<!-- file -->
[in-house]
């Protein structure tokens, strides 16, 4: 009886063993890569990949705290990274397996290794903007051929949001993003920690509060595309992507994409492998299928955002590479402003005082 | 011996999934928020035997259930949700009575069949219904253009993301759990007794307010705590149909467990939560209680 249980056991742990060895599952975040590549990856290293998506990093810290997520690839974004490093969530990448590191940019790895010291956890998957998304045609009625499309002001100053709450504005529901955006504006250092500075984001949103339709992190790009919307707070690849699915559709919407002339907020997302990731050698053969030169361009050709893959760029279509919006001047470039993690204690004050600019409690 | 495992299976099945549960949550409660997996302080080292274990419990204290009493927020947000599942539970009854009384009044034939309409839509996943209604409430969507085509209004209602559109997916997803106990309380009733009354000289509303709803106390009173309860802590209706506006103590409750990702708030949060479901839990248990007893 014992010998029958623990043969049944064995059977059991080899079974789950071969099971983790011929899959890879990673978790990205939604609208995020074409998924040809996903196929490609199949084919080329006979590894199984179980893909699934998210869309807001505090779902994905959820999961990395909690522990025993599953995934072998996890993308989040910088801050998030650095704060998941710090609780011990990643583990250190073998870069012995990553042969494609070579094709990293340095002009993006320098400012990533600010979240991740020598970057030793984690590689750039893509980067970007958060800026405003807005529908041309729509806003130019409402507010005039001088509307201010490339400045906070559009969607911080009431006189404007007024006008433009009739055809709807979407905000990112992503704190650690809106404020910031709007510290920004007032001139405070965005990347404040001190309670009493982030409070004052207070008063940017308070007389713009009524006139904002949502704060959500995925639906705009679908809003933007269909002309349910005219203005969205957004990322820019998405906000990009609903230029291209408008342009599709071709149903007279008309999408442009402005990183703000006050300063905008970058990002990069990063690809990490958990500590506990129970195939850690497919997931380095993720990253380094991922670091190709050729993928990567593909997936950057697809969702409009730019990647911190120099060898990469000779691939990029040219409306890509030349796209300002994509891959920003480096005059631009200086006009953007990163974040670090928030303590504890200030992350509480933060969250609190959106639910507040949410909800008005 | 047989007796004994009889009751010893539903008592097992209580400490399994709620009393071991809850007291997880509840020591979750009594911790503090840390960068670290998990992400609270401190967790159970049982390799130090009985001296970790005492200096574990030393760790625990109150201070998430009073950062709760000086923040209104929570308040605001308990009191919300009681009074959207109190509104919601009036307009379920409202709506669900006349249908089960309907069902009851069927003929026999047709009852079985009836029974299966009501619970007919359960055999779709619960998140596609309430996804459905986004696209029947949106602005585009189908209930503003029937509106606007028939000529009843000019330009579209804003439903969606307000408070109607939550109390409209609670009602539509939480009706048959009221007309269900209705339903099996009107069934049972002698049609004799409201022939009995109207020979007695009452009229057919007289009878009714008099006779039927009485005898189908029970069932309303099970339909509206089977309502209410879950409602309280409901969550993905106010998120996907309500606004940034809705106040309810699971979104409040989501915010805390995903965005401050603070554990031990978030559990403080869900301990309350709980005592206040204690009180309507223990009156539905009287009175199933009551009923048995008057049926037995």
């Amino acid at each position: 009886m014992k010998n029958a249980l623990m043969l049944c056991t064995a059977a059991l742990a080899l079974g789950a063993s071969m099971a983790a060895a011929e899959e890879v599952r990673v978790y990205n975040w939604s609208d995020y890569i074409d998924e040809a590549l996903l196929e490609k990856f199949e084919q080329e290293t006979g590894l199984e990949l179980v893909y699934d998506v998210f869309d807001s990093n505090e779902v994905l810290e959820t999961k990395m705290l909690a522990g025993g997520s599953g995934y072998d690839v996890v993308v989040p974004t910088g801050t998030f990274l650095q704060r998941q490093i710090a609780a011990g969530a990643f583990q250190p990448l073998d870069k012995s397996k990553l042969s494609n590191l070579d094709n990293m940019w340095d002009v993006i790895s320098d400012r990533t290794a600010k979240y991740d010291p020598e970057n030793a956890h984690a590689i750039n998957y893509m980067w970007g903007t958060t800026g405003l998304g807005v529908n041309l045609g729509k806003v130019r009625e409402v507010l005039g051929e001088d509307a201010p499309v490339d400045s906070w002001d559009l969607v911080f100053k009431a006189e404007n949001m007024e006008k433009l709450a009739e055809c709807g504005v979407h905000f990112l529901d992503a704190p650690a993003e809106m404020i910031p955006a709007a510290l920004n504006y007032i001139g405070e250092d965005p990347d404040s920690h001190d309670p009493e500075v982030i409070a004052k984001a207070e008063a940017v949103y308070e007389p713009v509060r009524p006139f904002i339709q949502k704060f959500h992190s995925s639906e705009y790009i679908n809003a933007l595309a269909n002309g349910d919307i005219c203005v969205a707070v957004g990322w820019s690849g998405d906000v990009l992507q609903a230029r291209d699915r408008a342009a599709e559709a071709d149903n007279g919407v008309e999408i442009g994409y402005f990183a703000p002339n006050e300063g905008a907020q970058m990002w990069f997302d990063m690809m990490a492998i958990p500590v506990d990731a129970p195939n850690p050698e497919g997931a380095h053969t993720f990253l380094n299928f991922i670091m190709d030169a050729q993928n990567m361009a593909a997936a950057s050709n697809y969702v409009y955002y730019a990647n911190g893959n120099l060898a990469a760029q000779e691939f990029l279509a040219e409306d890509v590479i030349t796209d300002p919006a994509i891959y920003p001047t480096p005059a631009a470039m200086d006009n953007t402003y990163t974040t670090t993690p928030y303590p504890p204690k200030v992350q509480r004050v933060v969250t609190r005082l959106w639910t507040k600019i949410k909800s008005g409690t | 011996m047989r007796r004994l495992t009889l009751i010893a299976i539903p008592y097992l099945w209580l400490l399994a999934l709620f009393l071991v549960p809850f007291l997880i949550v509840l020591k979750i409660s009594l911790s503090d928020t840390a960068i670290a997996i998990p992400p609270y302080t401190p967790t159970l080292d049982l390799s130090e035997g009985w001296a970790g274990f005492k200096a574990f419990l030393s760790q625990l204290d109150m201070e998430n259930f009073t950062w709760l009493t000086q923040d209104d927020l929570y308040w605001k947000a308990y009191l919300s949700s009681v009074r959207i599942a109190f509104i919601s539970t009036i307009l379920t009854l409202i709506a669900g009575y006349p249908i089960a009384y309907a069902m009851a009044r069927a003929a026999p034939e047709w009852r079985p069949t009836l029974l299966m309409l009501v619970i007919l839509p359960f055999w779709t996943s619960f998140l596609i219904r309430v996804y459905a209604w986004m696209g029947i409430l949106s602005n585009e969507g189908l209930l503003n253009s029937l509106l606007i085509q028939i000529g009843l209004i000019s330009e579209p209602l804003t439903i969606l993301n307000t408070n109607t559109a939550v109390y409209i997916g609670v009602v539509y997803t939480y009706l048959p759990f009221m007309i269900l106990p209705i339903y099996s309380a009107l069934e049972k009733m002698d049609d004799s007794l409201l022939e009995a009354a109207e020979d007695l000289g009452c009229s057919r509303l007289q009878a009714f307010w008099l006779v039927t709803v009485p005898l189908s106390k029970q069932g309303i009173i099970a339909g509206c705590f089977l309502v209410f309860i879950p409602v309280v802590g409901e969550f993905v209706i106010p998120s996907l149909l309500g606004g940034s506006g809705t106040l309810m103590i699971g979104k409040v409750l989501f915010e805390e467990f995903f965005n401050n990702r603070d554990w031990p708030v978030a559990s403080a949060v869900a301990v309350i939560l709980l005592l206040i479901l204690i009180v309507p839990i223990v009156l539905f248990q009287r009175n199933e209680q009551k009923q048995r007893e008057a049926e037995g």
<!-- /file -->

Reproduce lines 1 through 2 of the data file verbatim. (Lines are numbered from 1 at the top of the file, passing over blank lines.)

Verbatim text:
[in-house]
């Protein structure tokens, strides 16, 4: 009886063993890569990949705290990274397996290794903007051929949001993003920690509060595309992507994409492998299928955002590479402003005082 | 011996999934928020035997259930949700009575069949219904253009993301759990007794307010705590149909467990939560209680 249980056991742990060895599952975040590549990856290293998506990093810290997520690839974004490093969530990448590191940019790895010291956890998957998304045609009625499309002001100053709450504005529901955006504006250092500075984001949103339709992190790009919307707070690849699915559709919407002339907020997302990731050698053969030169361009050709893959760029279509919006001047470039993690204690004050600019409690 | 495992299976099945549960949550409660997996302080080292274990419990204290009493927020947000599942539970009854009384009044034939309409839509996943209604409430969507085509209004209602559109997916997803106990309380009733009354000289509303709803106390009173309860802590209706506006103590409750990702708030949060479901839990248990007893 014992010998029958623990043969049944064995059977059991080899079974789950071969099971983790011929899959890879990673978790990205939604609208995020074409998924040809996903196929490609199949084919080329006979590894199984179980893909699934998210869309807001505090779902994905959820999961990395909690522990025993599953995934072998996890993308989040910088801050998030650095704060998941710090609780011990990643583990250190073998870069012995990553042969494609070579094709990293340095002009993006320098400012990533600010979240991740020598970057030793984690590689750039893509980067970007958060800026405003807005529908041309729509806003130019409402507010005039001088509307201010490339400045906070559009969607911080009431006189404007007024006008433009009739055809709807979407905000990112992503704190650690809106404020910031709007510290920004007032001139405070965005990347404040001190309670009493982030409070004052207070008063940017308070007389713009009524006139904002949502704060959500995925639906705009679908809003933007269909002309349910005219203005969205957004990322820019998405906000990009609903230029291209408008342009599709071709149903007279008309999408442009402005990183703000006050300063905008970058990002990069990063690809990490958990500590506990129970195939850690497919997931380095993720990253380094991922670091190709050729993928990567593909997936950057697809969702409009730019990647911190120099060898990469000779691939990029040219409306890509030349796209300002994509891959920003480096005059631009200086006009953007990163974040670090928030303590504890200030992350509480933060969250609190959106639910507040949410909800008005 | 047989007796004994009889009751010893539903008592097992209580400490399994709620009393071991809850007291997880509840020591979750009594911790503090840390960068670290998990992400609270401190967790159970049982390799130090009985001296970790005492200096574990030393760790625990109150201070998430009073950062709760000086923040209104929570308040605001308990009191919300009681009074959207109190509104919601009036307009379920409202709506669900006349249908089960309907069902009851069927003929026999047709009852079985009836029974299966009501619970007919359960055999779709619960998140596609309430996804459905986004696209029947949106602005585009189908209930503003029937509106606007028939000529009843000019330009579209804003439903969606307000408070109607939550109390409209609670009602539509939480009706048959009221007309269900209705339903099996009107069934049972002698049609004799409201022939009995109207020979007695009452009229057919007289009878009714008099006779039927009485005898189908029970069932309303099970339909509206089977309502209410879950409602309280409901969550993905106010998120996907309500606004940034809705106040309810699971979104409040989501915010805390995903965005401050603070554990031990978030559990403080869900301990309350709980005592206040204690009180309507223990009156539905009287009175199933009551009923048995008057049926037995």